Comic - The Great North Wood

Susan Omand goes for a wander through Tim Bird's upcoming comic The Great North Wood thanks to Avery Hill Publishing...

Long ago the whole of Southern England was covered in forest. Over time, this woodland has been gradually cut back, but small patches remain amidst the suburban sprawl of South-East London. A few ancient oaks still stand in gaps between housing estates, alongside railway lines and acting as boundary markers on roundabouts.

The magic that once filled the ancient forest can still be felt even when the trees are long gone. Memories of the Great North Wood are recorded in the place names - Forest Hill, Honour Oak, Norwood. Stories are told of the bandits, outlaws and gypsies that once roamed the forest, and their presence can sometimes be sensed when the hum of the city is quiet.

I don’t know my way around London’s geography, never mind its psychogeography, so it was neither a burning need to read the story nor a familiarity with the place names that drew me to read The Great North Wood by Tim Bird. Instead, it was a fox. More specifically it was the drawing of a fox eating chicken takeout from a discarded cardboard box on a street corner, as the artwork of the first page of the comic caught my attention. So I followed the fox as he wandered the London streets and got led back in time to the history, myths and legends of the ancient forest that used to cover an area from Southwark to Croydon and Lambeth to Lewisham, according to the map at the start of the comic (you always know you’re in for a good saga when a book or comic starts with a map).

And the map, for me, was important as the comic goes on to tell the stories of various places whose names and origins can be traced back to the ancient woodland. Even though I didn’t know these places, I really enjoyed the stories, all of which are wonderfully descriptive. There are stories of murders, mystics and mythical beasts. They tell tales that span the centuries, from the knighted oak to the Crystal Palace and from secret war rooms to secret meetings until the forest takes over again. Tim Bird can tell a story very well and I was hooked from start to finish. By the end I felt that I had learned a lot as well as being thoroughly entertained by the folk tales of the area.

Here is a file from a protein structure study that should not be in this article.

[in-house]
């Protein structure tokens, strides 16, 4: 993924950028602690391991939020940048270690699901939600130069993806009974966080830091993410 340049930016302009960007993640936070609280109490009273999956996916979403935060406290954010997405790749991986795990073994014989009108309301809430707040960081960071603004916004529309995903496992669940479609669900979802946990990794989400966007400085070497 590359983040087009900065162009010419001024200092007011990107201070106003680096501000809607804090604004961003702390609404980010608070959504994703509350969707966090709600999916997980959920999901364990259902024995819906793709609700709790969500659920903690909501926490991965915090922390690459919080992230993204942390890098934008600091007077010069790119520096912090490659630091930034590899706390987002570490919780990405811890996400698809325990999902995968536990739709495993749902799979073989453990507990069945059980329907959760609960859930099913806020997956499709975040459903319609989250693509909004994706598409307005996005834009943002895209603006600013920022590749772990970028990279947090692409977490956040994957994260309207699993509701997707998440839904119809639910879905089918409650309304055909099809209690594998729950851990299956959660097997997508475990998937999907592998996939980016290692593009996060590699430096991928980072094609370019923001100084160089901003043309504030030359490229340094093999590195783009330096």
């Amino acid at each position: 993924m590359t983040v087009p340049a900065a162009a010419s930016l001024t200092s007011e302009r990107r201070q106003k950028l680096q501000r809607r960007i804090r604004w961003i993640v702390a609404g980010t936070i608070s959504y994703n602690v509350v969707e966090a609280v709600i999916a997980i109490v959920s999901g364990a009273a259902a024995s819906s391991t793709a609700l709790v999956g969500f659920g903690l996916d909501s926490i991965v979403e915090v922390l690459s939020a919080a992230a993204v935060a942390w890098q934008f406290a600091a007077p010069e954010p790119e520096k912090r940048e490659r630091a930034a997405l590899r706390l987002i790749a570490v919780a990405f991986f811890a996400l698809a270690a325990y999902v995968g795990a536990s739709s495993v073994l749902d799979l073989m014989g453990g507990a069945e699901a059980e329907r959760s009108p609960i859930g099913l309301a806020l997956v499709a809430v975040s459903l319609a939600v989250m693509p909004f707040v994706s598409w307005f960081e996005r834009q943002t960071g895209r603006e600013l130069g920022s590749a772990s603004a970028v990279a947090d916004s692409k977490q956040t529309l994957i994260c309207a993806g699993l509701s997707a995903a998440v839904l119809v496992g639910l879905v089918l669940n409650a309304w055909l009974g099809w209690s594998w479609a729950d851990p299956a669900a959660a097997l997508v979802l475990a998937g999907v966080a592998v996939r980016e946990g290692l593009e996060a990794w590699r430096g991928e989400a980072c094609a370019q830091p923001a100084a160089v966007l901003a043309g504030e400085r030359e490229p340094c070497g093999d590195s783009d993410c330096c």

But as I say, it was the art that really caught my attention. With a palette of pinky/oranges and blue/greys, it reflects the colours of a lamp-lit city rather than the greens that you would expect from a story about trees but this works incredibly well and is beautiful. The naïve-art style of the drawing, also by Tim Bird, also enhances the magical fairy-tale narrative and there are lovely touches with the gods, ghosts and fantastical beasts that the fox encounters on his trip through the trees before he witnesses the evolution of the villages that became towns and then joined together to become the city of London.

Tim Bird's 'The Great North Wood' is released by Avery Hill Publishing at the East London Comic Art Festival on the 23rd of June.

Images courtesy of Avery Hill Publishing
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